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A New Year's Carol

I am one who adores Christmas but despises "New Year's" and all that comes with it. You may wish to call me the "Scrooge" of New Year's and if that's your mind, then so be it. New Year's Eve? Bah! Humbug!

It always seems to me that the day after Christmas, when the house grows empty and quiet, is a sad time. There's not a whole lot to look forward to until those first buds of spring come popping out of the ground - and even then there's always the dismal damp weather of March to deal with.

Oh! Yes! My little town is situated in northern Ohio. Those with the brains and the money have long since departed this forsaken climate for places warmer, sunnier, and drier. I am neither smart or rich, therefore I again find myself stuck here in my little town at the beginning of winter and yearning for spring already.

There's even a caveat to waiting for spring in my little town. Here, spring, even when it comes, brings bone-chilling rain and gloomy, slate-gray skies - at least at the beginning of it. Most springs don't really begin or end around here. The seasons change though. One day it will become stiflingly hot and humid and we will call that "summer". Then one day it suddenly gets terribly cold and wet. We call that "winter". Spring and fall, what there is of them, are too-short interludes in a never-ending cycle of winter and summer. Like I said, those with the cash and the brains have long since departed this brown-gray landscape for palm trees, blue skies and sunshine.

But let me get back to the "Bah! Humbug!". Christmas is gone. Most "normal" people are looking forward to New Year's Eve, the party hats, the revelry, the tooting of horns, the confetti, champagne, and the noise. Oh, and don't forget that stupid "Ball".

I'm not looking forward to New Year's Eve. New Year's? Bah! Humbug! New Year's Eve? A humbug you say? Yes indeed! What is New Year's Eve but a time for "paying bills without money; a time for finding yourself a year older, but not an hour richer". One more precious year of my life is "in the books" and the best I can think to say is, well,  "I made it!".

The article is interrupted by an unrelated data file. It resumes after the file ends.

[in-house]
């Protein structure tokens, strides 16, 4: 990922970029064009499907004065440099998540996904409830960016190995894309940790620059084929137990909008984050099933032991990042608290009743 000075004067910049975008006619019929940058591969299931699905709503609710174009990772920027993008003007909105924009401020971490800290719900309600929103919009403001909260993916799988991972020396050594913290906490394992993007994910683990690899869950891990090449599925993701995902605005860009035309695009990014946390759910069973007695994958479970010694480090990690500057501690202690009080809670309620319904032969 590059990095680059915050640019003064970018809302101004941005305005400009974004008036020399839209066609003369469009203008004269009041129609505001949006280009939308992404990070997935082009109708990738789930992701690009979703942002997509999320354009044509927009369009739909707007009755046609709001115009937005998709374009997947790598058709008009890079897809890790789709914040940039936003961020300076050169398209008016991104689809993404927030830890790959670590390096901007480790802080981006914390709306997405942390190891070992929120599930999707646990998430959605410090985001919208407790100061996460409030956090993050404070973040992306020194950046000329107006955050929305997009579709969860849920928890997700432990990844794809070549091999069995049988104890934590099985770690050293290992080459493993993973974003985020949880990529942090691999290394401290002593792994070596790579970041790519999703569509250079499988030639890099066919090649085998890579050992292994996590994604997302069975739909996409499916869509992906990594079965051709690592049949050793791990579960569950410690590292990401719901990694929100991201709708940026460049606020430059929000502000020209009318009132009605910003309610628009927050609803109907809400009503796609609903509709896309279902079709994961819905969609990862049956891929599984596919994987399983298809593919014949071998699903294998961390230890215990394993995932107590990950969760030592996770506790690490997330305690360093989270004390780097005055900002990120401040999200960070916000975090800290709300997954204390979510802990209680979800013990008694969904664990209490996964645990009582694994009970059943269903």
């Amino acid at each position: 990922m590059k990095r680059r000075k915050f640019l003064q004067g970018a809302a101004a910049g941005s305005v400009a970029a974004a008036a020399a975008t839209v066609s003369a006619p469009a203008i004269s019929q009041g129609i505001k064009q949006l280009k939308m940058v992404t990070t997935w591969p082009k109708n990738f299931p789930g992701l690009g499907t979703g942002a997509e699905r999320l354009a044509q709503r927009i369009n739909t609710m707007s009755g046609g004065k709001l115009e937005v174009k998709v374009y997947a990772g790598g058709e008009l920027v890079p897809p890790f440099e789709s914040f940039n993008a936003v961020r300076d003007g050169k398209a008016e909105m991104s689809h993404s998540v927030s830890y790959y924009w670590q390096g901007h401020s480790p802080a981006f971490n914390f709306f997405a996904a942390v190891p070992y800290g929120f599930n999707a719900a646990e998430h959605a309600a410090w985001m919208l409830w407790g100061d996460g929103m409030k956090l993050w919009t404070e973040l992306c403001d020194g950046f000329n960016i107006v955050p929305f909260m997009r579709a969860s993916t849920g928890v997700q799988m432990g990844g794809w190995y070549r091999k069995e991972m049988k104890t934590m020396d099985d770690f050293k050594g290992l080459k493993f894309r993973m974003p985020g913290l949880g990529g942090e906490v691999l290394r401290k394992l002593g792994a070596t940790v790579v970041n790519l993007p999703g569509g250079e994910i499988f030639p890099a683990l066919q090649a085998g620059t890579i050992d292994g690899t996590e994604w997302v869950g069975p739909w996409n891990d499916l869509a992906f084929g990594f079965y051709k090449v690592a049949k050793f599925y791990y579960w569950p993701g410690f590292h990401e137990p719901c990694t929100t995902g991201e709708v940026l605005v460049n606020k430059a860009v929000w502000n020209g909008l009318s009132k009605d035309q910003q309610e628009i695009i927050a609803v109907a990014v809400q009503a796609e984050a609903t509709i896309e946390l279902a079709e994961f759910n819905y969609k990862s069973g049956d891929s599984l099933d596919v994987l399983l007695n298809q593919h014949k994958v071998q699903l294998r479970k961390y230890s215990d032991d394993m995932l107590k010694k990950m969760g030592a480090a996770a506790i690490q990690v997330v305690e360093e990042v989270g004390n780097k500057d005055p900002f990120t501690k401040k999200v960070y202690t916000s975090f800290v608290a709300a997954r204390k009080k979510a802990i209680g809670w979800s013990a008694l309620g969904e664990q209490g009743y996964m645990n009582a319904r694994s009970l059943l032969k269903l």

New Year's Eve? Bah! Humbug!

Now before you, dear reader, start thinking I have suddenly become morose and curmudgeonly in my declining years, you may desire to read on. My spirit seems to be beyond reclamation as you will learn, but I have not always been so melancholy about New Year's Eve or so bitter about the climatological attributes of my little town. I've experienced New Year's Eve the way most "normal" people do. I've worn hats, tooted horns, drank my fill of alcohol, spent the evening in bars counting down the minutes until the "New Year". I've even watched "The Ball" drop.  But still, I cannot ever remember not thinking how totally stupid the rituals surrounding  New Year's Eve seem to me. Do I appear a bit bitter? Not really bitter. Maybe just realistic. Or maybe I'm ready for the funny farm; or just a step or two away from it. I wouldn't blame you for thinking that. I'm not so certain of my sanity these days. There's a fine line between "normal" and "crazy" you know. I'm not sure where that line is - and maybe that's a problem in and of itself.

Anyway.. so it was: Another New Year's Eve and I found myself sitting in my favorite chair, remote in my hand, flipping through all six thousand cable channels looking for something to watch. The clock struck eight - its chimes as melancholy as my mood. A light drizzle dripped down my steamy windows - not even a snowflake appeared or danced through the air to grace the dank, gloomy night.

After flipping through the channels for the tenth time, I finally decided to watch a special on The Science Channel about worms. A fitting subject for such a churlish man on such a winter's night.

With earthworms crawling through tunnels deep under the ground as my only companion, my eyes felt heavy and my thoughts turned from the slimy creatures cavorting underground to folks dressed in funny hats blowing horns. I fell asleep.